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Talks for alternative trading system gain steam

Brokerages join forces to end Korea Exchange’s decades of monopoly

The Korea Exchange Seoul office in Yeouido, western Seoul (Yonhap)
The Korea Exchange Seoul office in Yeouido, western Seoul (Yonhap)
South Korean brokerages’ yearslong plan to launch the first alternative trading system here has entered a new phase, with more companies expressing support and the exchange’s ownership structure getting clearer, media reports said Thursday.

According to local reports, 30 small- and medium-sized brokerages have expressed willingness for the first time to use the ATS, if launched, to the ATS task force.

The task force is led by the Korea Financial Investment Association, a self-regulatory body of 525 brokerages, asset managers and insurers operating here. The task force was created in 2019 by KOFIA and seven major brokerages here -- KB Securities, Samsung Securities, NH Investment & Securities, Korea Investment & Securities, Mirae Asset Securities, Kiwoom Securities and Shinhan Investment.

The small- and medium- sized brokerages’ latest decision is a game changer for the ATS, boosting the number of participating securities companies almost equal to those of the nation’s sole bourse operator Korea Exchange. The KRX had 34 brokerages as stakeholders at the end of last year.

KOFIA and the top seven brokerages have agreed that each would own an 8 percent to 10 percent stake in the ATS, while smaller securities companies are each likely to own less than 3 percent, the reports said.

KOFIA plans to file for a license to operate the ATS with the financial authorities by the end of the year, but onlookers expect the plan to be delayed due to additional discussions on the stake and overall operations. The ATS task force’s goal is to launch the platform by early next year.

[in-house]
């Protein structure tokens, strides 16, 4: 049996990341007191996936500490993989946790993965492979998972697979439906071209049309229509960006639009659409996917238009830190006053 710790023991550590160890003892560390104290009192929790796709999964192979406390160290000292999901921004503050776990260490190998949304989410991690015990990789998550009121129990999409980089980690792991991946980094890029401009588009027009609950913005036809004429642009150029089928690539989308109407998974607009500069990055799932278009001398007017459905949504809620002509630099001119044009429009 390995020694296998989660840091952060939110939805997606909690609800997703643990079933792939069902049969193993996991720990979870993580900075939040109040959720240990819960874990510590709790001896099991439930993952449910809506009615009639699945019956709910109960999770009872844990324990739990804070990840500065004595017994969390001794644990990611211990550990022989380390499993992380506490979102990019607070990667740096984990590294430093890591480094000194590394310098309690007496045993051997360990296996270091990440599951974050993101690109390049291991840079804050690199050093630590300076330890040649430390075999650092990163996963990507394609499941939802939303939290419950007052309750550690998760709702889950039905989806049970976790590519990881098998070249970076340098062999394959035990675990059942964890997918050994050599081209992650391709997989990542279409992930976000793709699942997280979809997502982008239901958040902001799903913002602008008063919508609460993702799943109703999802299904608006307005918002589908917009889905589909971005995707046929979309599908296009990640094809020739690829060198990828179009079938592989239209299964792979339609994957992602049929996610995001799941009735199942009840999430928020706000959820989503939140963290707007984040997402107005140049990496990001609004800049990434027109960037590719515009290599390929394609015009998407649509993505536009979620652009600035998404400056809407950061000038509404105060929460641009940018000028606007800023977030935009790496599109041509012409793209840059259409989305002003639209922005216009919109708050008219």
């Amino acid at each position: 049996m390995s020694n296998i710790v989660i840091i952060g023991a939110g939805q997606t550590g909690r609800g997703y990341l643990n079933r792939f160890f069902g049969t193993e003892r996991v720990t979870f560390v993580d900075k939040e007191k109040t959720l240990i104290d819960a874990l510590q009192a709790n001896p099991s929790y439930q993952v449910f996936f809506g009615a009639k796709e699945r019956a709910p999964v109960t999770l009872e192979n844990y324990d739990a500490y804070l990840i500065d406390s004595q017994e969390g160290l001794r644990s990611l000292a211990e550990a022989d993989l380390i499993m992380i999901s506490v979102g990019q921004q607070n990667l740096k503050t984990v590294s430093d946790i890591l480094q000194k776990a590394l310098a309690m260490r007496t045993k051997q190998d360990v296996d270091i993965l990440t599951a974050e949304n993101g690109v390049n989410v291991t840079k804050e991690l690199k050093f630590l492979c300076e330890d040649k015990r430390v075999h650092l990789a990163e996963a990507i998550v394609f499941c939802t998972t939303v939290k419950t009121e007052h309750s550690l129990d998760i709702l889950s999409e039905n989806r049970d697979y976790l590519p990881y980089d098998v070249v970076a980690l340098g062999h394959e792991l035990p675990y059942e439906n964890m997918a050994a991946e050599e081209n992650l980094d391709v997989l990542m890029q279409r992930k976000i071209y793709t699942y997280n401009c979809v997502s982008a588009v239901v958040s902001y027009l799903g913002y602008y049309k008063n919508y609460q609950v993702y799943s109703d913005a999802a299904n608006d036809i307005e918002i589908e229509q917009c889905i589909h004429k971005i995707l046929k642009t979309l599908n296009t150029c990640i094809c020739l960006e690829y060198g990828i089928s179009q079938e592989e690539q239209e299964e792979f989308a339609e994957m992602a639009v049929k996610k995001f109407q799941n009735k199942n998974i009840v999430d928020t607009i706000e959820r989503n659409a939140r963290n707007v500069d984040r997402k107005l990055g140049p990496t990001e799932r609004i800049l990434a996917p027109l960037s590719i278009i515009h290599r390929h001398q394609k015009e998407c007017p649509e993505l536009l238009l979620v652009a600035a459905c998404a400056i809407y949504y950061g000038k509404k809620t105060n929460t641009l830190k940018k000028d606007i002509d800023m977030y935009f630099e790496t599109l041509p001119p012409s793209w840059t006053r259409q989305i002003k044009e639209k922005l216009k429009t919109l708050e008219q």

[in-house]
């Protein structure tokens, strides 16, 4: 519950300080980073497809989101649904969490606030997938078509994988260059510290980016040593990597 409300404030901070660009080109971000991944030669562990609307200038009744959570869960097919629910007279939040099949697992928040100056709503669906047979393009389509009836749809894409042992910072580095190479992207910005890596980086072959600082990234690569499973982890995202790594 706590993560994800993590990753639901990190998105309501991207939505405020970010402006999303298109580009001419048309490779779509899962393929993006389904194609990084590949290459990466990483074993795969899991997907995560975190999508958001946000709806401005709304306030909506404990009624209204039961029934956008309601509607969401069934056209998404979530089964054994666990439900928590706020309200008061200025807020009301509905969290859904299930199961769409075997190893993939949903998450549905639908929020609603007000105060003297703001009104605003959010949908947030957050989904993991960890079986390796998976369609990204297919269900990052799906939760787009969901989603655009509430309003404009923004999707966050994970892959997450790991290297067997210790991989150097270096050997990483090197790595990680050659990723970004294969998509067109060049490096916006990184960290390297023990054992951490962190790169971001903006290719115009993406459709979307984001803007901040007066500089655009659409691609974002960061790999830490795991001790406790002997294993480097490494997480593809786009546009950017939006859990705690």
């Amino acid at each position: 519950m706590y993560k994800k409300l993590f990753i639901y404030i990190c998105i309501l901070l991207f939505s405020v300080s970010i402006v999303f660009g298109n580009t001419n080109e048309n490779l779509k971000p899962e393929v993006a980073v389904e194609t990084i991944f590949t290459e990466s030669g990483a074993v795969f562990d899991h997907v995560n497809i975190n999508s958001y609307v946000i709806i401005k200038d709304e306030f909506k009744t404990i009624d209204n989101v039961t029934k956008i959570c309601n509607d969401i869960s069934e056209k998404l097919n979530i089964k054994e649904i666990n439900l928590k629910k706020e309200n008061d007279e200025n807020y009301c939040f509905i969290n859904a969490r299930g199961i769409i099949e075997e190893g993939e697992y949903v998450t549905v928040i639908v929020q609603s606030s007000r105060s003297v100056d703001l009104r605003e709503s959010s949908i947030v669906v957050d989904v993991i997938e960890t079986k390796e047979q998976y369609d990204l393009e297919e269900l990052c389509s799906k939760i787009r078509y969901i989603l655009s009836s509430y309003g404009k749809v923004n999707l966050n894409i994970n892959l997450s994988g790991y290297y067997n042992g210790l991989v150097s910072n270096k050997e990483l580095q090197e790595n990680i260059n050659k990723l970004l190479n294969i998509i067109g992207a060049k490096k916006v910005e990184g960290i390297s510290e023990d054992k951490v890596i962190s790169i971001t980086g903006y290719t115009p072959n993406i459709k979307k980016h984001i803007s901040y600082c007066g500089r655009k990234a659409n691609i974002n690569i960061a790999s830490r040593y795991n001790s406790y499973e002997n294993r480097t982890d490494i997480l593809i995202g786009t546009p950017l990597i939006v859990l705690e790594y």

All eyes are on whether the launch of the ATS will end the 67 years of market monopoly by the KRX, established in 1956. The KRX takes up a 100 percent share of the Korean stock market, compared with its US counterparts such as the New York Stock Exchange and Nasdaq, which account for a combined 43 percent of the entire US stock market, according to a recent report by Bain & Co.

In the US, 28 percent of the stock market is being handled by ATS venues such as JPM-X or those with ATS roots like BATS Global Markets, the report by the US-based global consulting firm added. Korea’s ATS will likely handle a 12 percent share of the stock market in Asia’s fourth-largest economy, while generating an annual operating profit of 36 billion won ($32 million) within five years of establishment, Bain & Co. projected.

The projections line up with the nation’s Capital Markets Act, which caps the share of ATS in the stock market at 15 percent.

“The launch of an ATS will have a positive effect on the market in terms of heightened competition,” Hwang Se-woon, a senior researcher at the Korea Capital Market Institute said.

“But if the daily stock transactions here plummet to the pre-COVID level of below 10 trillion won, it will pose a risk to both the ATS and the KRX,” he added.

Talks of establishing Korea’s first ATS has rekindled, with the Korean stock market having seen robust growth last year during the COVID-19 pandemic. A total of 89 companies here raised a combined 19.7 trillion won through initial public offerings last year alone, according to the Financial Supervisory Service. The benchmark Kospi also hit all-time highs, with strong demand from retail investors.

But the market has been recently hit by risks stemming from the US’ aggressive rate hikes and the Russia-Ukraine war, with market liquidity dwindling and valuations continuing to drop.

Korea Herald daum